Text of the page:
• Jesus Himself waited 30 years before He began His earthly ministry, which lasted 3 years.
  • The disciples had to wait 3 days for Jesus to rise from the dead.
  • After Jesus ascended, they then had to wait until the Day of Pentecost to receive the Holy Spirit.
  • Paul wrote to the church at Thessalonica twice about waiting on Christ’s return: once about waiting while working, and once about working while waiting.
  • Paul waited many times for his own death, being imprisoned twice in Rome.
  • John waited on the island of Patmos in exile for his death, writing his gospel account and receiving his vision that was written in Revelation.

This is by no means exhaustive, but it’s pretty clear that waiting is woven into the very threads of Christianity. It’s at the center of our DNA. We wait for that which is to come, the time where we will, with unveiled face, behold the glory of the Lord (2 Cor. 3:18).

These echoes of waiting found within daily life, the waiting for time to pass and for the next situation to come, even further solidify that our longings are more than just surface level. We watch and observe our situations and wonder, “When will this ever end? When will I ever come out on the other side? When will what I feel You’ve called me to become reality?”

While we wait, what should we do? How should we act? How do we make the waiting go by faster, or at least make the best use of our waiting?

  • Seek biblical holiness. The only way that God can move you from where you are to where He wants you is if you’re actively pursuing Him. If you aren’t seeking a deepening relationship with Jesus above all else, then you won’t be able to experience the beautiful things that God has in store for you, nor will you be able to understand why you went through the situations through which you went.
  • Don’t neglect the spiritual disciplines. Don’t stop reading Scripture, don’t stop praying, don’t stop worshipping, don’t stop serving, don’t stop engaging in community. These are the practical ways you can seek biblical holiness, and these are the ways the you continue learning more about God’s character.
  • Listen more than you talk. Both in your spiritual walk and relationships, make sure you’re taking the time to listen to the observations and words that God and your friends are saying. God uses people in our close circles to speak His truth to us in unexpected ways. Test what you’re hearing against Scripture, and press into the truth.
  • Ask hard questions. Assess where you are in your life, and ask yourself the questions you’ve honestly been avoiding. Are you actually following what God wants, or asking Him to bless your isolate choices? Is the life you’re living now the one that God has for you, or have you created a life independent of Him? Don’t stop asking until you’ve found the answers.

Yes, I’m empty. Yes, I’m frustrated with how things are right now. And yes, I have a holy discontentment with not being in ministry. But I have to wait. I have to press into my relationship with Jesus. I have to work on myself and make myself ready for what God has next.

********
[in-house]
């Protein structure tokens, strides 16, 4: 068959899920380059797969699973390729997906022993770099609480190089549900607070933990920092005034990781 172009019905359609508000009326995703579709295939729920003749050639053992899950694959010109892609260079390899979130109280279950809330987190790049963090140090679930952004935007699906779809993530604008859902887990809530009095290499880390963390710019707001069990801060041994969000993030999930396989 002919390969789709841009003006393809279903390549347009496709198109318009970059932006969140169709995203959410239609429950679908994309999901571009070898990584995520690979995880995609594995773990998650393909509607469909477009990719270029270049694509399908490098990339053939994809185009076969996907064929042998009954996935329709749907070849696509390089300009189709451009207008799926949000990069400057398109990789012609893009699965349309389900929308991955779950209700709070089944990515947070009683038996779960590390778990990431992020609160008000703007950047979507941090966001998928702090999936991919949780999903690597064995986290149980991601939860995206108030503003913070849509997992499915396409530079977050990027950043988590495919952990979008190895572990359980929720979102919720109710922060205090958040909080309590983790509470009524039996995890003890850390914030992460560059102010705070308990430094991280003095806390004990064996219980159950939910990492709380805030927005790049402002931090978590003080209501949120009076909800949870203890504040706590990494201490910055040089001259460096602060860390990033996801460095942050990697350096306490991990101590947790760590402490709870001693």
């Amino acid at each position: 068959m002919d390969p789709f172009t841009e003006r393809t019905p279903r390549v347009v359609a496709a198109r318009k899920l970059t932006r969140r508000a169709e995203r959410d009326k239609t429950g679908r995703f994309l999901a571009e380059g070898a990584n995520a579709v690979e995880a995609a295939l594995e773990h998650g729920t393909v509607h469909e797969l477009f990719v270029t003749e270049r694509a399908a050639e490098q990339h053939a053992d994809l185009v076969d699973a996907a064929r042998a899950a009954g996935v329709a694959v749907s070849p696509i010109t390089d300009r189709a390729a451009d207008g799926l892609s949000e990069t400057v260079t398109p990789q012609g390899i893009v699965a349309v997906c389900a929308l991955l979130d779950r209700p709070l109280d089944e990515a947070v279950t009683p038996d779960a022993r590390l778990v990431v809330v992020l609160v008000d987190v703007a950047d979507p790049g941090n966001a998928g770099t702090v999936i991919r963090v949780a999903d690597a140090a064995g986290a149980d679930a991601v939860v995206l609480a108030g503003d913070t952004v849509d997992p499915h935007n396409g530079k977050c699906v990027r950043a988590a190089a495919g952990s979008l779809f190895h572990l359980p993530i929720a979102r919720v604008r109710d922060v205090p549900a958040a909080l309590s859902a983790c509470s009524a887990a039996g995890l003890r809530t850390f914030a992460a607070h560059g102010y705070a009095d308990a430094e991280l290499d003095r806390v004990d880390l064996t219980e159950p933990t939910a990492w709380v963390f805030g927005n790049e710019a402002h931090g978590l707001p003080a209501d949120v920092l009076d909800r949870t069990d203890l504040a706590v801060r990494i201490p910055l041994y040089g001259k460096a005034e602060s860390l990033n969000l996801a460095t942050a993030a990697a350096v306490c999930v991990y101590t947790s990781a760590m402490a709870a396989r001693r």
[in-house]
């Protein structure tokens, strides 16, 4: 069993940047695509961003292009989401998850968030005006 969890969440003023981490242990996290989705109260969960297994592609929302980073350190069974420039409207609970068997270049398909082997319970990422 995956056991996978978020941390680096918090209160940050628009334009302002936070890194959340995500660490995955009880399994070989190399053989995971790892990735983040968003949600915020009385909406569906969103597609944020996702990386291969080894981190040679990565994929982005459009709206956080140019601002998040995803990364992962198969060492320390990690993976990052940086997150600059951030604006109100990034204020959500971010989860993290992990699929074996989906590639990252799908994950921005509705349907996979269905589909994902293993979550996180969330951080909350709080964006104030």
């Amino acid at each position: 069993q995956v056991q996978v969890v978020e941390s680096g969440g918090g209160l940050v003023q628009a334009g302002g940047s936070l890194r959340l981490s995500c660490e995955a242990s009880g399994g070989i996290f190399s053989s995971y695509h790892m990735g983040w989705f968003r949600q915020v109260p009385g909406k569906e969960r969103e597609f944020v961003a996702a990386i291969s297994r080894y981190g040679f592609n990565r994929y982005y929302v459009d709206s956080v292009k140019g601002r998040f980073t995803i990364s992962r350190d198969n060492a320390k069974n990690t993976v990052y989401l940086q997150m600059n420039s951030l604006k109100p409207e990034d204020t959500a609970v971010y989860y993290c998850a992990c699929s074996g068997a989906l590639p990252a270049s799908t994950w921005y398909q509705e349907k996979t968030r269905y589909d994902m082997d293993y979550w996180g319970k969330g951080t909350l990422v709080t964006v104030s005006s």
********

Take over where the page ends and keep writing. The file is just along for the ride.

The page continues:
Here’s where I ask you for help. I don’t normally do this, and haven’t ever really done this in a blog post. I honestly hate asking for help from anyone because I like being self-sufficient and independent.

  • Please pray for me. Pray specifically that a door would open up to return to full-time ministry. Pray that God would work a miracle in my situation to allow me to get back into working at a church.
  • If you’re reading this and you’re on a church staff, looking for a staff member to work in the creative arts/communications areas, please contact me. I’d love to send you my résumé or CV.
  • If you’re on a church staff and know a church looking for a staff member to work in the creative arts/communications areas, please contact me as well.

To make it easy for you to get in contact with me, please fill out this form and I’ll get back with you ASAP.

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I don’t care where it is. I don’t care in what capacity. I don’t necessarily care about how much I get paid.

All I care about is getting back into the work to which God has called me. All I want is to do the work I’m wired to do.

I’ll keep you updated as this journey continues on. I hope to have something for you soon, but I can’t and won’t make promises. All I ask is that you pray.

Doubt And The Fight Against It

 I’m naturally a skeptic. It takes a large amount of convincing for me to believe that something is happening, or that something is real, without seeing it for myself. 

The list of instances in my life like this is a mile long.

  • I was skeptical about moving to Nashville actually working out back in February.
  • I was skeptical that Trump was actually going to win the Republican nomination. Still kind of skeptical that it’s real, but that’s beside the point.
  • I’m still skeptical about the fact that I’m where I’m supposed to be, and that I’ll be able to either get back into ministry or do anything with music full-time.
  • I’m skeptical about finding any job other than working at a restaurant.

I could continue, but that would be belaboring my point.